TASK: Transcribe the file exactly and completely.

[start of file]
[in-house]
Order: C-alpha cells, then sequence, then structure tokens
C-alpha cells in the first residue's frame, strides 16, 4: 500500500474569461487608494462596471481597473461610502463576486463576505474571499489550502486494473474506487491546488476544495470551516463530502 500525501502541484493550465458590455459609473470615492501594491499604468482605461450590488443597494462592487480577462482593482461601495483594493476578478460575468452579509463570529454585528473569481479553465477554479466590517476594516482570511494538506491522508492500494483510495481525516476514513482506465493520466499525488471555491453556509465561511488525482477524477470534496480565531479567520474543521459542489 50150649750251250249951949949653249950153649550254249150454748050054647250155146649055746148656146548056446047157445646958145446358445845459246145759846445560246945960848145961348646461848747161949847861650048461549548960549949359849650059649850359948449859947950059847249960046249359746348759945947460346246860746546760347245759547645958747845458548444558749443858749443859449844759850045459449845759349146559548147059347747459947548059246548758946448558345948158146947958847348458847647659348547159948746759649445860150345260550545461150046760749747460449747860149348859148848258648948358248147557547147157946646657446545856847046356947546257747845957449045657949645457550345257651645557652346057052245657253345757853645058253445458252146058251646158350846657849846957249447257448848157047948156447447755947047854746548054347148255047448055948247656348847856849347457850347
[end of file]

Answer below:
[in-house]
Order: C-alpha cells, then sequence, then structure tokens
C-alpha cells in the first residue's frame, strides 16, 4: 500500500474569461487608494462596471481597473461610502463576486463576505474571499489550502486494473474506487491546488476544495470551516463530502 500525501502541484493550465458590455459609473470615492501594491499604468482605461450590488443597494462592487480577462482593482461601495483594493476578478460575468452579509463570529454585528473569481479553465477554479466590517476594516482570511494538506491522508492500494483510495481525516476514513482506465493520466499525488471555491453556509465561511488525482477524477470534496480565531479567520474543521459542489 50150649750251250249951949949653249950153649550254249150454748050054647250155146649055746148656146548056446047157445646958145446358445845459246145759846445560246945960848145961348646461848747161949847861650048461549548960549949359849650059649850359948449859947950059847249960046249359746348759945947460346246860746546760347245759547645958747845458548444558749443858749443859449844759850045459449845759349146559548147059347747459947548059246548758946448558345948158146947958847348458847647659348547159948746759649445860150345260550545461150046760749747460449747860149348859148848258648948358248147557547147157946646657446545856847046356947546257747845957449045657949645457550345257651645557652346057052245657253345757853645058253445458252146058251646158350846657849846957249447257448848157047948156447447755947047854746548054347148255047448055948247656348847856849347457850347